Re: From the Union of Concerned Scientists

From: Bill Barowy (
Date: Sat Feb 21 2004 - 12:39:21 PST

The use of historical precedent is traditional to the interpretation of legal
documents. Here's something to be found on the GPO server, under Analysis
and Interpretation of the Constitution. The shortcut to Article 2 is below
with some relevant text. A link to the search engine appears at the bottom.

 The Johnson Impeachment.--President Johnson was impeached by the
House on the ground that he had violated the ``Tenure of Office''
Act\775\ by dismissing a Cabinet chief. The theory of the proponents of
impeachment was succinctly put by Representative Butler, one of the
managers of the impeachment in the Senate trial. ``An impeachable high
crime or misdemeanor is one in its nature or consequences subversive of
some fundamental or essential principle of government or highly
prejudicial to the public interest, and this may consist of a violation
of the Constitution, of law, of an official oath, or of duty, by an act
committed or omitted, or, without violating a positive law, by the abuse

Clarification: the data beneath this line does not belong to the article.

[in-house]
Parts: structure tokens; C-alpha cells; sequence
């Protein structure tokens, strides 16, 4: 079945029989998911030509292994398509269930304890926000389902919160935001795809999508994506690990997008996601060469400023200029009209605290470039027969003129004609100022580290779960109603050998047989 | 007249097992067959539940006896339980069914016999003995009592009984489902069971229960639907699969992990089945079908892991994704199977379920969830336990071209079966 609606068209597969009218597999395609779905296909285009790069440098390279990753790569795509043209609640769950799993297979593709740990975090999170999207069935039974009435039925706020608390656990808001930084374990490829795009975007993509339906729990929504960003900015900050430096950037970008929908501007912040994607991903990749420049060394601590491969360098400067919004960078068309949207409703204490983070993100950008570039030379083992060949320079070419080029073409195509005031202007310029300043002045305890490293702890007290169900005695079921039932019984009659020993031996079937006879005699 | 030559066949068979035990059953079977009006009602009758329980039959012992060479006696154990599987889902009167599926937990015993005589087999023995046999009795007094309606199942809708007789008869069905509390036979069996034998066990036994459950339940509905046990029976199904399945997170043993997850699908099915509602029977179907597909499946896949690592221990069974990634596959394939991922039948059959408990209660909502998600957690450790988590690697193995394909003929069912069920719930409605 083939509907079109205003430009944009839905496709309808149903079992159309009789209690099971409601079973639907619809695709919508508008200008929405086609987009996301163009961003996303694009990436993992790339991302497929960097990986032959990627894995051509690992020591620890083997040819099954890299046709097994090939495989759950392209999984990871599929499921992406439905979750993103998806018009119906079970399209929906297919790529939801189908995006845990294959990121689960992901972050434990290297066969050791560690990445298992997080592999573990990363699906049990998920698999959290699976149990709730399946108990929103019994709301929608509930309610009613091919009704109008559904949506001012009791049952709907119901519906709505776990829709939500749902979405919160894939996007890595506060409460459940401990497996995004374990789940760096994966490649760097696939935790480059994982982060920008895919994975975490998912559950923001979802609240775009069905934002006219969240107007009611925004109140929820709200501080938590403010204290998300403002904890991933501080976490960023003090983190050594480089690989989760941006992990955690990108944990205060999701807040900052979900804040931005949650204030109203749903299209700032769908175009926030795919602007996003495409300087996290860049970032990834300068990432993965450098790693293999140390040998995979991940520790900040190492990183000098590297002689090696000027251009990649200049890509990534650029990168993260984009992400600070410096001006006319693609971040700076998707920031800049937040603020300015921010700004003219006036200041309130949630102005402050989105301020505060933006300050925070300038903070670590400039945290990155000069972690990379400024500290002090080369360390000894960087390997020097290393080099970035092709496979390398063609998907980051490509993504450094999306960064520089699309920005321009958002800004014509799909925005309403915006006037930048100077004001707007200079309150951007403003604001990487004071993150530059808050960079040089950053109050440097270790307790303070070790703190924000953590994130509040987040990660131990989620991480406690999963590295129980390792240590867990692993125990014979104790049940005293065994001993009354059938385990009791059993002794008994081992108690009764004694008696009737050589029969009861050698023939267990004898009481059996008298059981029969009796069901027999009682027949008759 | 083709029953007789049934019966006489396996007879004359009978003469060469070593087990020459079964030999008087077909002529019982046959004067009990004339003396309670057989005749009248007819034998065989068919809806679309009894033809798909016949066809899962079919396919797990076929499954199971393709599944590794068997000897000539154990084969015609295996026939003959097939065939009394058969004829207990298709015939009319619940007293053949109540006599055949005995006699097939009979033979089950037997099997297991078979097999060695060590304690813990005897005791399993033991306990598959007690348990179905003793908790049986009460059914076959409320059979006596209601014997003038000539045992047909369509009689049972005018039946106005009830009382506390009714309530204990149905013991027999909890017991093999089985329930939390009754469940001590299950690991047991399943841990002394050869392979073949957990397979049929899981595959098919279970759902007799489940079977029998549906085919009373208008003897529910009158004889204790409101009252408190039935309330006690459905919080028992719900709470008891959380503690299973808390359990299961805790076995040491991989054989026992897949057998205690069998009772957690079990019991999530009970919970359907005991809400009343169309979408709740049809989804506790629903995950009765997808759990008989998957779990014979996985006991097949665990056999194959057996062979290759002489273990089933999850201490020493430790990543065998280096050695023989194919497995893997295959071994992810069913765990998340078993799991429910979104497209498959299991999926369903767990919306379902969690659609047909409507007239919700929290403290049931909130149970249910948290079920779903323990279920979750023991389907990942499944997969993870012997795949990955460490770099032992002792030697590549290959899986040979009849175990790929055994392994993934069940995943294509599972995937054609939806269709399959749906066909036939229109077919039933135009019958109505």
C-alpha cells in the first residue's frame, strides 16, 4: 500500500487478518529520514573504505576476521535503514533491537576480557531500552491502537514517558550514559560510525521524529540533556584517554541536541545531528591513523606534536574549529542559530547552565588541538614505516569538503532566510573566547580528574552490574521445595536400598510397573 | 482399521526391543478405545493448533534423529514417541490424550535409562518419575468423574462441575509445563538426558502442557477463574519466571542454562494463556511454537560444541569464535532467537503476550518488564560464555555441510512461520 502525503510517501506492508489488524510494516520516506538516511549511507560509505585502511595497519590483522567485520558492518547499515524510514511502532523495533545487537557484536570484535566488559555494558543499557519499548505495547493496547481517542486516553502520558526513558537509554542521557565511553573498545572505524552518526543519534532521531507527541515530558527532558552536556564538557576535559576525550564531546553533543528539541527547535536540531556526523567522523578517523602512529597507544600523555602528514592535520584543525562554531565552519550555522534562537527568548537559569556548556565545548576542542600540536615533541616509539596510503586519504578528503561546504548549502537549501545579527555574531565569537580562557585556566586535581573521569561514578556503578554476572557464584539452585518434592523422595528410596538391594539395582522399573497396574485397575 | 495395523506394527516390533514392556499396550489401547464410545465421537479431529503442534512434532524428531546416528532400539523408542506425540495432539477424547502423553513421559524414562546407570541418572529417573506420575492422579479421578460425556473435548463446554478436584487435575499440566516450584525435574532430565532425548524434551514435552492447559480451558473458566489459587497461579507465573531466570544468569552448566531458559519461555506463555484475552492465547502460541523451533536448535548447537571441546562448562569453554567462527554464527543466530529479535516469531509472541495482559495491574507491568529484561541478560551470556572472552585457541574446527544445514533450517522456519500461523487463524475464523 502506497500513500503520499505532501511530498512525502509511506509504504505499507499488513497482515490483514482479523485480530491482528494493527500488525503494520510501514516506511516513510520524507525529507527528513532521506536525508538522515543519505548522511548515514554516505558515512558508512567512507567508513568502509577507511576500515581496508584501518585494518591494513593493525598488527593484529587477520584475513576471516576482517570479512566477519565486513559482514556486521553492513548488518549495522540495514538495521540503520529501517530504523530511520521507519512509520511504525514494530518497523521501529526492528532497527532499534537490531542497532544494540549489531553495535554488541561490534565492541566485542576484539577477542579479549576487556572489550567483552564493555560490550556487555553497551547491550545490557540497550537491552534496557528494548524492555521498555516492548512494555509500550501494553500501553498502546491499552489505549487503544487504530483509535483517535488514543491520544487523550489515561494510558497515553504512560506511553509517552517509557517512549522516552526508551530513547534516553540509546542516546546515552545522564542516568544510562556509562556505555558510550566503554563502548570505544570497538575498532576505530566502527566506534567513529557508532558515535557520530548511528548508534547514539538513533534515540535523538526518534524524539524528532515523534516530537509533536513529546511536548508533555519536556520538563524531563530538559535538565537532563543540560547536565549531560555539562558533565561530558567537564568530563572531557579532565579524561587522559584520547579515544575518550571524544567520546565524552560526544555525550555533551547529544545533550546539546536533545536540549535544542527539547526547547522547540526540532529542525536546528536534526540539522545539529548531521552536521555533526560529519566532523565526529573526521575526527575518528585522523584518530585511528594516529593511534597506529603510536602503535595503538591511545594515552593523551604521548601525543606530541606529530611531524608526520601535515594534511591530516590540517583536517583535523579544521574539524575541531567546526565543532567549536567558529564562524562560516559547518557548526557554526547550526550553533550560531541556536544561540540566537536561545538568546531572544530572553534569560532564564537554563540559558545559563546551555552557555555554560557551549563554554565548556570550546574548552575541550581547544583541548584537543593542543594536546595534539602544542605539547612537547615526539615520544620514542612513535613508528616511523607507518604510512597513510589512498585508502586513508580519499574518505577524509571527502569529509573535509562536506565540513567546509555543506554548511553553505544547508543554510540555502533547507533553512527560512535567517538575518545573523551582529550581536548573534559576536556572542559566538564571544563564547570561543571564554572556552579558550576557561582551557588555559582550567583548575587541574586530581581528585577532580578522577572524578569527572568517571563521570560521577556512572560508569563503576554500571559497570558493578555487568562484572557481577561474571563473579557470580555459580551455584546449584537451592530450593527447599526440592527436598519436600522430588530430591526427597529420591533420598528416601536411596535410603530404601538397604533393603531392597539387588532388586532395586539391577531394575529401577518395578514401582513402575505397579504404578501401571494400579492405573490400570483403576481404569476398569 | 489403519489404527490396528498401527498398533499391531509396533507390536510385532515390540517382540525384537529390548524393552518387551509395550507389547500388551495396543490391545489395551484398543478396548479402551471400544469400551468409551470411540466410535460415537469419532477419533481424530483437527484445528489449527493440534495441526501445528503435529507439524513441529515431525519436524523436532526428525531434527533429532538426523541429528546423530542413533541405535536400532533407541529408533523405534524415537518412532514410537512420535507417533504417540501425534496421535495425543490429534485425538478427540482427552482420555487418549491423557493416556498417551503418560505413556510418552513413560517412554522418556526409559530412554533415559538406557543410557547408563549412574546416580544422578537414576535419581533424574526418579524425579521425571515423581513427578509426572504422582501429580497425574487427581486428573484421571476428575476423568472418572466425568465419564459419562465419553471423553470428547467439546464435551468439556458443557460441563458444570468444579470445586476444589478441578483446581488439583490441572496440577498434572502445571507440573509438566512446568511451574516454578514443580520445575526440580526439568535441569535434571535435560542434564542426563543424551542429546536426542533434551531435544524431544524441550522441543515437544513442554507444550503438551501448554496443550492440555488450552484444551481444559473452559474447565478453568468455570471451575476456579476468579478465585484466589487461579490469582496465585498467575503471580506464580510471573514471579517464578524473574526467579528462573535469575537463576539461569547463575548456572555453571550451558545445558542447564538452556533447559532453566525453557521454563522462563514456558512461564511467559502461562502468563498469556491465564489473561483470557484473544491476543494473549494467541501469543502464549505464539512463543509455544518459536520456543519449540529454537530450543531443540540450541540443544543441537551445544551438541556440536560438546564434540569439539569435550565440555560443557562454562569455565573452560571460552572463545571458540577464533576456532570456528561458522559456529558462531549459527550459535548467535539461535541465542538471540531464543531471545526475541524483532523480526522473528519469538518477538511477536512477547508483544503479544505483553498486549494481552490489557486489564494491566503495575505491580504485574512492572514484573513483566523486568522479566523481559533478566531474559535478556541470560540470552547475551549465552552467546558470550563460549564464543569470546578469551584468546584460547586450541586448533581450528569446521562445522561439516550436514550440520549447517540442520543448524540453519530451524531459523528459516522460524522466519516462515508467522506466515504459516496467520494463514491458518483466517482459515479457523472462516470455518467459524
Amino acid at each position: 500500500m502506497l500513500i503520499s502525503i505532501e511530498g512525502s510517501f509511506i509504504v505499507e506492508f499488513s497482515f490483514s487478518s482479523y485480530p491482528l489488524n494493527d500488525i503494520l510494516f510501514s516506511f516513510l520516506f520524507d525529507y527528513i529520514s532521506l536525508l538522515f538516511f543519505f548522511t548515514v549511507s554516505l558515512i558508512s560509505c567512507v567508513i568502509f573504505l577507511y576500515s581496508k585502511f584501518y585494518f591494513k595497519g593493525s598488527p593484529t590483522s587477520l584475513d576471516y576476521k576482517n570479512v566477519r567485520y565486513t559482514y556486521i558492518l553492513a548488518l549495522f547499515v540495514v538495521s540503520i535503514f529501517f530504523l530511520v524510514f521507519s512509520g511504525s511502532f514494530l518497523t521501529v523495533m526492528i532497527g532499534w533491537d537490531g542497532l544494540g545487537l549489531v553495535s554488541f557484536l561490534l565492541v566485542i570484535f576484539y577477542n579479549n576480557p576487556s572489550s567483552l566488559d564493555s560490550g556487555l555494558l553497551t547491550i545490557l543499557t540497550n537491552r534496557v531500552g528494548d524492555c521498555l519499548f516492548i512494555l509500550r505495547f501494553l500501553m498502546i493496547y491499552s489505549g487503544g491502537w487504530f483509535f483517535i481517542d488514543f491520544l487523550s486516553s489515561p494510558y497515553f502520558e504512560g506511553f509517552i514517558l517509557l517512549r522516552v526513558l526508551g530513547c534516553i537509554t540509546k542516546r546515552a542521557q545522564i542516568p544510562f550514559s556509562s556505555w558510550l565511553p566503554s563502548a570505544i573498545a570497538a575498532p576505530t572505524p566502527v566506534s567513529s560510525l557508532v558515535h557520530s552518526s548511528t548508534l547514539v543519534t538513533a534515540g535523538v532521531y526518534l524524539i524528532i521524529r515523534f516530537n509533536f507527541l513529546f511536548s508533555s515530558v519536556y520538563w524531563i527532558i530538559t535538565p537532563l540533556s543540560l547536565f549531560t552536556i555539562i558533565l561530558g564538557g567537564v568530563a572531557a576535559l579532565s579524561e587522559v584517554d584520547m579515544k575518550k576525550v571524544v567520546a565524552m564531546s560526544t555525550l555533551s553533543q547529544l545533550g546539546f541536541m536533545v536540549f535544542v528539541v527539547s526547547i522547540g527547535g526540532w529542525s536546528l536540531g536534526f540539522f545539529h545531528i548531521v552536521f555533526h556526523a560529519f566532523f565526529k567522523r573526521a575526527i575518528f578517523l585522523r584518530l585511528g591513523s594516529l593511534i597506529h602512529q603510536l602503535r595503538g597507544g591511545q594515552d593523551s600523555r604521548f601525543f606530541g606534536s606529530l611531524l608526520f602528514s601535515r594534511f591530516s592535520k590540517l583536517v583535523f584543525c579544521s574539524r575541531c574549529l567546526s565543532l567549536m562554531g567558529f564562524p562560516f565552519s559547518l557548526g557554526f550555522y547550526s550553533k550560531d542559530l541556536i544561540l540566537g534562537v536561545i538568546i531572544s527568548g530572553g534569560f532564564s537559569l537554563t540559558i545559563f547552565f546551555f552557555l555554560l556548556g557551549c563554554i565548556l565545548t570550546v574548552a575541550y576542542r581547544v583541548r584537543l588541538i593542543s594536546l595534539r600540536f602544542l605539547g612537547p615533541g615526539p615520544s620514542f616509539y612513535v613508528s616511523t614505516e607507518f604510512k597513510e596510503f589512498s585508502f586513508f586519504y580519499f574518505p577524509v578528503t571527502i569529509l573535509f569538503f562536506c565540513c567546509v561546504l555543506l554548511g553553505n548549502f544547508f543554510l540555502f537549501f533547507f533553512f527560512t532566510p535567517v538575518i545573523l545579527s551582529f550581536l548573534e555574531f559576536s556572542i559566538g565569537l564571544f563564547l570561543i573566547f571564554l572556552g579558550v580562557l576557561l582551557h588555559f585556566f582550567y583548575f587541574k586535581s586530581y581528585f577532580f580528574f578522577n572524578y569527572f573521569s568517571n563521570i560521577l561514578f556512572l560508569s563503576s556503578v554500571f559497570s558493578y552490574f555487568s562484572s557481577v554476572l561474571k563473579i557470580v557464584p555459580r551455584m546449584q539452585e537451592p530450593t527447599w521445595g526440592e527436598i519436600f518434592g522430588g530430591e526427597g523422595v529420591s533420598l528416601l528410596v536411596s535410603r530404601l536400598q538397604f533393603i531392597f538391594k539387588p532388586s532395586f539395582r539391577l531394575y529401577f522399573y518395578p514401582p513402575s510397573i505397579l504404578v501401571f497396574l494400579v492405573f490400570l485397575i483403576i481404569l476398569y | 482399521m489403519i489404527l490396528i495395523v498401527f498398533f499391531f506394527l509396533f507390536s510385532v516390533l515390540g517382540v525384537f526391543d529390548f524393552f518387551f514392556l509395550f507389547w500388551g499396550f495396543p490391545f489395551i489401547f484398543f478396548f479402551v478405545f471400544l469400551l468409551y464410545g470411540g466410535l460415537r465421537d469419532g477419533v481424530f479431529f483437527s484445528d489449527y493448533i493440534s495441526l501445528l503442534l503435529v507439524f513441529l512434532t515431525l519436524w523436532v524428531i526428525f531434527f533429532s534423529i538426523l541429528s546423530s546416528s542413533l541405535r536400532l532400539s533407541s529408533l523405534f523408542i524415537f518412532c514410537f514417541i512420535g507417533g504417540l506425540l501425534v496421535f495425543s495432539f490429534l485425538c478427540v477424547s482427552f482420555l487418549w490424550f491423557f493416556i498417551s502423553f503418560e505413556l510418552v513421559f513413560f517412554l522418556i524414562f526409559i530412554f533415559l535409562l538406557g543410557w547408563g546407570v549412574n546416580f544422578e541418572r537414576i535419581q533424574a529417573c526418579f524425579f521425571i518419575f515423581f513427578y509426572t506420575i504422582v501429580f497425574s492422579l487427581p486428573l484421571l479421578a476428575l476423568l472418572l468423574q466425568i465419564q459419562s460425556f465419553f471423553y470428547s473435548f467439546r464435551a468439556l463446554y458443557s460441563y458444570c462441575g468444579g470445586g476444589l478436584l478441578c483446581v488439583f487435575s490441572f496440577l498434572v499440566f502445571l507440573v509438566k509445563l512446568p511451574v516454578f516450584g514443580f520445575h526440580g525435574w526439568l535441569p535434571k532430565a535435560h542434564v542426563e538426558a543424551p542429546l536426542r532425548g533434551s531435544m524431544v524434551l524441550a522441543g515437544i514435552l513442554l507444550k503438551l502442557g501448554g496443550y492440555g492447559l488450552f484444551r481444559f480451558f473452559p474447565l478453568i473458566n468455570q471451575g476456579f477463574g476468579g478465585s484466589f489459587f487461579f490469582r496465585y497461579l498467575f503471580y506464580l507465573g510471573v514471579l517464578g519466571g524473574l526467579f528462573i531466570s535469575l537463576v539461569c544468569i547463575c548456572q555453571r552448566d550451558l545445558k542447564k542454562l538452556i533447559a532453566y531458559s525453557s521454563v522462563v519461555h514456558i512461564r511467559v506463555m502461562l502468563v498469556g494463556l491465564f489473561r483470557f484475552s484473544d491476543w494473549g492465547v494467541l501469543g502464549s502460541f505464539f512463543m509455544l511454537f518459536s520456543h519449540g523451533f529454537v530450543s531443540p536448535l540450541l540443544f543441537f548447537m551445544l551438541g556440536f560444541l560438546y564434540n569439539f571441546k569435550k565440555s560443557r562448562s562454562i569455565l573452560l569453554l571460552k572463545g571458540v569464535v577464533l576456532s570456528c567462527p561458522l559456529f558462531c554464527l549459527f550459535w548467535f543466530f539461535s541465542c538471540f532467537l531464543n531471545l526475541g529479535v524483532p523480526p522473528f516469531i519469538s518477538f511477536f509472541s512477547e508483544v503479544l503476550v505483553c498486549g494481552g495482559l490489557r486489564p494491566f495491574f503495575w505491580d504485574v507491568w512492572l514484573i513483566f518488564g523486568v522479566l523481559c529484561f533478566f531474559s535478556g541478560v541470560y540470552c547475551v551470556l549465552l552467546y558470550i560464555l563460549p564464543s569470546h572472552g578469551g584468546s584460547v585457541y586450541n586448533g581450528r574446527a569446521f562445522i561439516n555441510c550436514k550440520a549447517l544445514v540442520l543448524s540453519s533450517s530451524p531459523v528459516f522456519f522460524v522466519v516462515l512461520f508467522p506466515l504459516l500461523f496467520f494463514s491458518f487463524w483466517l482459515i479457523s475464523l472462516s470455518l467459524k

of discretionary powers from improper motives or for an improper
purpose.''\776\ Former Justice Benjamin Curtis controverted this
argument, saying: ``My first position is, that when the Constitution
speaks of `treason, bribery, and other high crimes and misdemeanors,' it
refers to, and includes only, high criminal offences against the United
States, made so by some law of the United States existing when the acts
complained of were done, and I say that this is plainly to be inferred
from each and every provision of the Constitution on the subject of
impeachment.''\777\ The President's acquittal by a single vote was no
doubt not the result of a choice between the two theories, but the
result may be said to have placed a gloss on the impeachment language
approximating the theory of the defense.

The 1992 edition is searchable by keyword at:

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